(NEW YORK) — It’s been a school year like no other in recent memory — combining the challenge of remote and hybrid learning for millions with the agony and strain of a pandemic that has killed more than 600,000.
Mental health has taken a toll on many students and staff alike.
So as districts prepare for the fall after the first full year during the coronavirus pandemic, many are looking at ways to help best address the mental health needs of students, especially those who may have experienced trauma, anxiety or social isolation.
One Ohio school district will welcome back students with more counselors and social workers on hand. Hilliard City Schools in Columbus has added seven new school counselors, up to 42, and 10 more social workers, for 15 total, Director of Student Well-Being Mike Abraham told ABC News.
“Anxiety has always been high with this generation,” Abraham said. “With the pandemic, some students have become very comfortable with isolation, not having to deal with the anxiety that school might bring or their peers bring. That’s what all districts are dealing with coming back now that these kids are together — giving them strategies to be able to deal with their anxiety, to deal with whatever mental health issues that they’re struggling with.”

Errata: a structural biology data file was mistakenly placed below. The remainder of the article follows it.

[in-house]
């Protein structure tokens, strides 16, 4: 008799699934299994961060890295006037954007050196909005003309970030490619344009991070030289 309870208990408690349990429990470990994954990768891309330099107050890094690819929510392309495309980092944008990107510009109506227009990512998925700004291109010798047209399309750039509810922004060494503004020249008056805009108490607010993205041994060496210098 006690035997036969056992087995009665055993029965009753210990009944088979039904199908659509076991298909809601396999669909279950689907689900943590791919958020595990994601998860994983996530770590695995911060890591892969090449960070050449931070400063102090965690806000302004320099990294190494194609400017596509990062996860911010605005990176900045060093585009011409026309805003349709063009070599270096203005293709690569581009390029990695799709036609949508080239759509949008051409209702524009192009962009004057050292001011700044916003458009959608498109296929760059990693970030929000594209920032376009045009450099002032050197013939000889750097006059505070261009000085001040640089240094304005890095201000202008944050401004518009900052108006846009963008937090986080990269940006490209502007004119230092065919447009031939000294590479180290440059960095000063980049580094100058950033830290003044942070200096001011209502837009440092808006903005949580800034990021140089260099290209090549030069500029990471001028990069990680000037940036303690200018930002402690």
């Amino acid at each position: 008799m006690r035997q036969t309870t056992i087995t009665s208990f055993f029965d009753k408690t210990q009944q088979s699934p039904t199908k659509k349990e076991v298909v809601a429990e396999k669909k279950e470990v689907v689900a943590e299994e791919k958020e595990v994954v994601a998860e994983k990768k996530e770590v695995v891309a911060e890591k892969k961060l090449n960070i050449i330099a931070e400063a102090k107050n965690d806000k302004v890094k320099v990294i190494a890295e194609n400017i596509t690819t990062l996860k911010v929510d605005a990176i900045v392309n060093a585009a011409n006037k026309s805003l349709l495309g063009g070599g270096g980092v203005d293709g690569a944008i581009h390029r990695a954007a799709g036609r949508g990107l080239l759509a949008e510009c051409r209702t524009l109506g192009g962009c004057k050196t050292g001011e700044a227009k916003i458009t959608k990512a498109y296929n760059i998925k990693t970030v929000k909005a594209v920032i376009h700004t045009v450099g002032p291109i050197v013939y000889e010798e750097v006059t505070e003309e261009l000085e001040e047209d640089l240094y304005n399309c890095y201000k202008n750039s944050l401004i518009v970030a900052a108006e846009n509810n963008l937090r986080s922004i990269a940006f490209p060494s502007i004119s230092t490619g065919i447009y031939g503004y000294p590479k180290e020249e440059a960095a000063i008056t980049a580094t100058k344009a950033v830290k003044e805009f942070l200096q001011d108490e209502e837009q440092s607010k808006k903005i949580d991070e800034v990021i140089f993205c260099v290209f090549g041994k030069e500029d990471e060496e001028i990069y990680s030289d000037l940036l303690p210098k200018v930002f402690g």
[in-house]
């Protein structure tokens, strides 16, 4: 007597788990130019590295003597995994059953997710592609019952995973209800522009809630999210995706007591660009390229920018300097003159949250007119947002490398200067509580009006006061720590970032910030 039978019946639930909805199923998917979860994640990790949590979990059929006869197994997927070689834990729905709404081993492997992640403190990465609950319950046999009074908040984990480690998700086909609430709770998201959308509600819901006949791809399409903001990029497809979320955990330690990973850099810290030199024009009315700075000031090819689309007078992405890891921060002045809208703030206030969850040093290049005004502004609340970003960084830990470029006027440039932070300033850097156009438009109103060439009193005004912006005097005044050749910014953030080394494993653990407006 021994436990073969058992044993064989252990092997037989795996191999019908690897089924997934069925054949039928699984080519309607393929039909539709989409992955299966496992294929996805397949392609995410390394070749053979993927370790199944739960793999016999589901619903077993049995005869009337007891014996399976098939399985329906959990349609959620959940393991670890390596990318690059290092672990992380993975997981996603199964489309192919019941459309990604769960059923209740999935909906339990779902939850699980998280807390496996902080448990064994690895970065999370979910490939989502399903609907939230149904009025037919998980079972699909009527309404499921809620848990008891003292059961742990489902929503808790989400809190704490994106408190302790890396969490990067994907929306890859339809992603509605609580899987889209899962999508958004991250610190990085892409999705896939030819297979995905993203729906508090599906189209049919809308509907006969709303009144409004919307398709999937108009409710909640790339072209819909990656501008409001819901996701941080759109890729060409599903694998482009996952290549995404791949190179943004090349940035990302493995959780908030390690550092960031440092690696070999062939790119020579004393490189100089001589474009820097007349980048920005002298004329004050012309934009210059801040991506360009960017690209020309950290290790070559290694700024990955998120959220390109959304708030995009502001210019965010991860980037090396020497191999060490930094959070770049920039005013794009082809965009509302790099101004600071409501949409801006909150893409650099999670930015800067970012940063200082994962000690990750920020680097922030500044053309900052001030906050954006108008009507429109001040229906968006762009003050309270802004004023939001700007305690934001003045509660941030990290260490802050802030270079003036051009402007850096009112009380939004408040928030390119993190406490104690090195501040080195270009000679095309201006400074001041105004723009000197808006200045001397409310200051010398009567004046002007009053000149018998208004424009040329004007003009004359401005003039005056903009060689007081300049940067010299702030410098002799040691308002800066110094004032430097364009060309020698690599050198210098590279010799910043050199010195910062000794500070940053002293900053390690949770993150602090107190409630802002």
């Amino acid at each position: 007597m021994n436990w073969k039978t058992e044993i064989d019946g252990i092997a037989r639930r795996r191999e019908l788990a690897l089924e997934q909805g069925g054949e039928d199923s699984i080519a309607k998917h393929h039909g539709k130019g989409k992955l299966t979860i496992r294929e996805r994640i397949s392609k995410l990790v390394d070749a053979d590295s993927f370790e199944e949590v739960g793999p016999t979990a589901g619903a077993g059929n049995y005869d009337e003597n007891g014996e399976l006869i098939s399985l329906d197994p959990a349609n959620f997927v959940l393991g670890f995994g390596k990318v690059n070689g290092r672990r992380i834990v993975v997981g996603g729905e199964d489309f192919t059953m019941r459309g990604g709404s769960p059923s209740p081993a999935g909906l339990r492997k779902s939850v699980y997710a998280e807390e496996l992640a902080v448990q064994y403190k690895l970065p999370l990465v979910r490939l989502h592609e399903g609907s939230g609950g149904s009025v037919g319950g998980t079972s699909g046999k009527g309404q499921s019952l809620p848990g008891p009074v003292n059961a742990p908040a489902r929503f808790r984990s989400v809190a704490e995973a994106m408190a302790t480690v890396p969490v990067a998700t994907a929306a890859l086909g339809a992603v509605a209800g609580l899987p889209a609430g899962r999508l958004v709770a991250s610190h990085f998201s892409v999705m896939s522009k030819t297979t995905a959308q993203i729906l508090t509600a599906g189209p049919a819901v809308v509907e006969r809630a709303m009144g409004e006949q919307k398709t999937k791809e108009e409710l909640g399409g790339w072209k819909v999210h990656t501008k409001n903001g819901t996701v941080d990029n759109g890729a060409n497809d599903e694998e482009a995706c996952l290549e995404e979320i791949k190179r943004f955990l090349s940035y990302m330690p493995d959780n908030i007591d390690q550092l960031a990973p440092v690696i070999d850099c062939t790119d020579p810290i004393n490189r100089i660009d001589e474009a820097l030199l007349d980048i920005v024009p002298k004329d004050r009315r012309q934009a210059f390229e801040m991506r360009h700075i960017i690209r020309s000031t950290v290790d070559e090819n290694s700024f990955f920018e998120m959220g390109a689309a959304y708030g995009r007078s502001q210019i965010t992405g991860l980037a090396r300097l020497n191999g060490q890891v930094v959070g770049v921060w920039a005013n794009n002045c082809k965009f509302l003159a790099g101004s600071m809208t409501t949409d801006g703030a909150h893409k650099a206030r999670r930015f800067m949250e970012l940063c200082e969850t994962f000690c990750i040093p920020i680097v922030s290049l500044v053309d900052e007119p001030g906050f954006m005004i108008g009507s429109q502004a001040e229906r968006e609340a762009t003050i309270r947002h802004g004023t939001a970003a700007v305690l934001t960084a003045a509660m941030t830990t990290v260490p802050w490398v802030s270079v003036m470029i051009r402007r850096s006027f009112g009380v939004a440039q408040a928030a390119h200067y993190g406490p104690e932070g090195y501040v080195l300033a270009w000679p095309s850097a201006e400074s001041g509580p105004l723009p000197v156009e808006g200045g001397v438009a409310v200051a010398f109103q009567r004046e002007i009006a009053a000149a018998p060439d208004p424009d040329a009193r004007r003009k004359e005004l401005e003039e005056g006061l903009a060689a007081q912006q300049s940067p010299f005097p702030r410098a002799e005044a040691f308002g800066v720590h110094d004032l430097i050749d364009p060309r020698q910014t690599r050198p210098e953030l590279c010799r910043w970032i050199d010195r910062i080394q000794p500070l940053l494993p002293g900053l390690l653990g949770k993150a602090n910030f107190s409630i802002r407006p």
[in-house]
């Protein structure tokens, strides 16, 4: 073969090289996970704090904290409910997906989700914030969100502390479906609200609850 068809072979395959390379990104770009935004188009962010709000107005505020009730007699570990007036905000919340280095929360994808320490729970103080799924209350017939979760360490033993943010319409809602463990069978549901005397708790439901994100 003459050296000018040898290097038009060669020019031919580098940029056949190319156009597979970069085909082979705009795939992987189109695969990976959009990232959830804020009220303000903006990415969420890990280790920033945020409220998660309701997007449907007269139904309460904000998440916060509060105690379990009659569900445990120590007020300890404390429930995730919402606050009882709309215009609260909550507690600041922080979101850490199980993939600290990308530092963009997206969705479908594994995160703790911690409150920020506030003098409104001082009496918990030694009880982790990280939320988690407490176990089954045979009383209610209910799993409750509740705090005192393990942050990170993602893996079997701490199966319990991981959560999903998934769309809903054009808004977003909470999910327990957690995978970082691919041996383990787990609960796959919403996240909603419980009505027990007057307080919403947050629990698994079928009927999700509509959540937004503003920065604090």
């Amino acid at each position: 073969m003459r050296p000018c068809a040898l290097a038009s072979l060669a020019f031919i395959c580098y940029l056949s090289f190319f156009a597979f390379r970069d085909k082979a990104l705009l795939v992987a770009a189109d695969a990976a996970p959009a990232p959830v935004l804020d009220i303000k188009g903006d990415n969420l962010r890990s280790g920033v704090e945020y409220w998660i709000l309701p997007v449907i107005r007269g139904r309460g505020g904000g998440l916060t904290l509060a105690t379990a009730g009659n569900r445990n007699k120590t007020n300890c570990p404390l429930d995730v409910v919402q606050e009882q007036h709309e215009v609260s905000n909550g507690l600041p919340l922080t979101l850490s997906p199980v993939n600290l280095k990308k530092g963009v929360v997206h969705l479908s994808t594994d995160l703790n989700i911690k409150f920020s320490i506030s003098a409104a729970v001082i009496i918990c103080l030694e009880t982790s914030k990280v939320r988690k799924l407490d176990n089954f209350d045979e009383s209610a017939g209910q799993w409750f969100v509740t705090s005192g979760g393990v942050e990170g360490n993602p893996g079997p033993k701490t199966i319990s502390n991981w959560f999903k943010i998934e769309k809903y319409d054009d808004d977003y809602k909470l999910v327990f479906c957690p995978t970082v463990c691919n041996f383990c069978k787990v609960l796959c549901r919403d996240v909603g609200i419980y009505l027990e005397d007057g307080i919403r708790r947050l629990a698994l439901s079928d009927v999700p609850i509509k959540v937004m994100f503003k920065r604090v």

The school district, which has nearly 17,000 students, is tapping into federal relief money earmarked for K-12 public schools to pay for the new positions.
Last month, Iowa officials announced the state is launching a new pre-K-12 school mental health center that would expand training and resources that support mental health needs in schools.
The Iowa Department of Education is putting $20 million in federal pandemic relief toward the center, which aims to “address the impact pandemic-related disruptions have had on students and will focus on strengthening mental health support moving forward,” Iowa Department of Education Director Ann Lebo said in a statement.
And the Miami-Dade County school district is exploring using federal relief funds to hire more mental health clinicians as most of the district’s 334,000 students are expected to return to in-person learning this fall, the Miami Herald reported last month.
Other initiatives targeting school culture include adding mental health as an excused absence. That will be the case for Montgomery County Public Schools, Maryland’s largest school district, starting in the fall, Board of Education member Patricia O’Neill told ABC News Washington, D.C., affiliate WJLA-TV.
“I think coming off the pandemic this year, adults and students recognize the challenges that mental health has brought about,” O’Neill told the station. “We had to figure out how to make this change and elevate the importance of mental health, as it may be a barrier to learning.”
Range of mental health concerns
The full impact of the pandemic on students will take time to understand, Kelly Vaillancourt Strobach, director of policy and advocacy for the National Association of School Psychologists and a school psychologist, told ABC News. One area of concern is emergency department visits for attempted suicide or suicide ideation, she said.